In my last post I gave an introduction to the problem of evil, one of the most common objections brought up against the existence of God. I briefly explained two objections involving this problem: the logical objection and the probability objection. In this post I will talk about the logical objection.
The objection is pretty simple, and the response to it is as well. The objection goes something like, “It is logically impossible for an all-good God and evil to exist at the same time.” This objection implies that if a perfect God who was in control of everything in the world did exist, the world would be perfect as well, thus it would lack any type of suffering.
In logical form, the argument could look like this:
1. Evil and God cannot both exist
2. Evil exists
3. Therefore, God cannot exist
In a future post (link to come), I will explain in order for an argument to be logical, the premises (#1+#2) must follow to the conclusion (#3), like they do above. When the premises do follow, at least one premise must be shown false in order for the argument to be broken down.
A Christian would agree with premise #2 – evil exists. The existence of evil is an essential part of the Christian worldview. More to come on that point later, but for now I’ll just say that the Bible predicts evil’s existence.
So the premise that needs to be broken down to defeat this argument is #1 – evil and God cannot both exist. Let’s assume that the “God” in this argument refers to a perfect, loving, all-knowing, all-powerful God (as the one described in the Bible). And let’s assume that since this God is loving, he would want what is best for his creation.
Premise #1 breaks down if there is one example of how the God described above and evil can both exist. And setting aside passages from the Bible or elsewhere, there are plenty of examples where this coexistence is possible, based on human experience alone.
Remember my definition of evil given in the first post – evil is anything that causes suffering to humans. Many humans have been through a time of suffering, but that suffering led them to a situation where they were better off than before the suffering occurred.
For example, someone who eats a lot of M&Ms will eventually feel stomach pain (human suffering). But from that “warning sign” of pain, that person decides to eat healthier, and becomes healthier overall as a result.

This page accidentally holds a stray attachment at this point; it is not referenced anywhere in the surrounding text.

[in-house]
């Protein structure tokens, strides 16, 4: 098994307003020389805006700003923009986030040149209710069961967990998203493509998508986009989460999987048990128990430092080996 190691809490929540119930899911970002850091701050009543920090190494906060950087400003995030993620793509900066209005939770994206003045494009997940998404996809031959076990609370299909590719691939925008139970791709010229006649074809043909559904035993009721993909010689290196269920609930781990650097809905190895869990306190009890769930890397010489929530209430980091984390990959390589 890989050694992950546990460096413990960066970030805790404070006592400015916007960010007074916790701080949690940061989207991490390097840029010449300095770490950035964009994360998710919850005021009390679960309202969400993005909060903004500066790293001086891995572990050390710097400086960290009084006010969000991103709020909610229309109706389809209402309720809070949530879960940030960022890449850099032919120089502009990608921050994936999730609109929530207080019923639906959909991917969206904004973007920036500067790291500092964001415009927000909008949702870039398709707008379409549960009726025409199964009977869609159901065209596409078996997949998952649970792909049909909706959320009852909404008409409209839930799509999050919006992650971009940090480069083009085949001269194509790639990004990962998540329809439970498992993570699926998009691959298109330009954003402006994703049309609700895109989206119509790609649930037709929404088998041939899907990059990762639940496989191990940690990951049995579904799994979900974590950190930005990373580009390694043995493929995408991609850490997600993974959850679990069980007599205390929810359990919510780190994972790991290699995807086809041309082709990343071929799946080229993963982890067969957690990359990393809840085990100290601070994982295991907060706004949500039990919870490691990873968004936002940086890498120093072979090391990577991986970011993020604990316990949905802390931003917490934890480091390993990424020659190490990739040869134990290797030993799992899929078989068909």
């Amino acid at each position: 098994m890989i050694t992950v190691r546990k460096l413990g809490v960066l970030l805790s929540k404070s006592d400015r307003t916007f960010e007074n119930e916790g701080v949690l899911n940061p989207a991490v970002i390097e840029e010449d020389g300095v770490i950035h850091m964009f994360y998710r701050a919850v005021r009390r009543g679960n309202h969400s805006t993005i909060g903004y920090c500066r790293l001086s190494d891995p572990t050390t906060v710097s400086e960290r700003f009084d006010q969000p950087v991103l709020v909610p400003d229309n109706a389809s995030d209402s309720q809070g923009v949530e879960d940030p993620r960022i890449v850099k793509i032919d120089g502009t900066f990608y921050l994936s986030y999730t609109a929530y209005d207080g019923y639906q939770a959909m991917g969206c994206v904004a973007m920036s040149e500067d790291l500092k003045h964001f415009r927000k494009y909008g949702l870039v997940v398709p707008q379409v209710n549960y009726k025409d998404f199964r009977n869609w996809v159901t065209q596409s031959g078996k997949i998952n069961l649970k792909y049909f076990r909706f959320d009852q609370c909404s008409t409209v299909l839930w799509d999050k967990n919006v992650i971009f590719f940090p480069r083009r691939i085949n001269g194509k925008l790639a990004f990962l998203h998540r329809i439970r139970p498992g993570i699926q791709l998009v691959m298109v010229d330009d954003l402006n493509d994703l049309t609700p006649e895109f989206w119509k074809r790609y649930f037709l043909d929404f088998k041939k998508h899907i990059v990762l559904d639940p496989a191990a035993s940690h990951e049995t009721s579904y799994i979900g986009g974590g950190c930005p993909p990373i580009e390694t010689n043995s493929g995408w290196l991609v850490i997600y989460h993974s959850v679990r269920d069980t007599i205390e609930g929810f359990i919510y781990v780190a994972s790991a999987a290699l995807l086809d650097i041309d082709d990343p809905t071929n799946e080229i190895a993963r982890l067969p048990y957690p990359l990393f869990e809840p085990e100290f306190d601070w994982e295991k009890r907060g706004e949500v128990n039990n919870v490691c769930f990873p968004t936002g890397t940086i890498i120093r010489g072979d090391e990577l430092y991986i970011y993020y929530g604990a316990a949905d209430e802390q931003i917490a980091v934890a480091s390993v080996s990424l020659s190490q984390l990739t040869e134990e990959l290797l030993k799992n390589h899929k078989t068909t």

Now that is a very simple example, so let’s go to something more serious. A man gets into a car accident and becomes paralyzed from the waste down. Obviously, this is a case of prolonged suffering. As a result of the accident, the man gains a passion for speaking to people about safe driving. He tours the country and his talks influence many. The man also feels that he is living life with more of a purpose than he had before.
This last example is not intended to say that this man is living a better life post-accident than pre-accident. It is just an example to show how suffering can lead to at least some good. If you asked almost anyone about a time where they endured temporary suffering, but later realized that there was good reason to go through that suffering, they would likely be able to give you several examples. Also, some of the qualities that people see as good, like courage and patience, oftentimes are built up during times of suffering.
And if evil/suffering can lead to good, then it not logically impossible for an all-good God and evil to both exist. God may need to allow some evil to occur in order for something good to come about. Thus, it is at least possible for God and evil to exist at the same time.
This idea of suffering leading to good (i.e. a building of character) is described in the Bible plenty of times (2 Corinthians 12:7-10, James 1:2-4). Many Christians can explain situations where suffering brought them closer to God, which is a very good thing from a Christian perspective.
The point of this post is not try to explain all evil in the world (saying that they all turn out for good), but instead it is to show that the existence of evil does not rule out the logical possibility of God’s existence. The probability objection, however, is more difficult to answer. That will hopefully be the topic of my next post in this mini-series.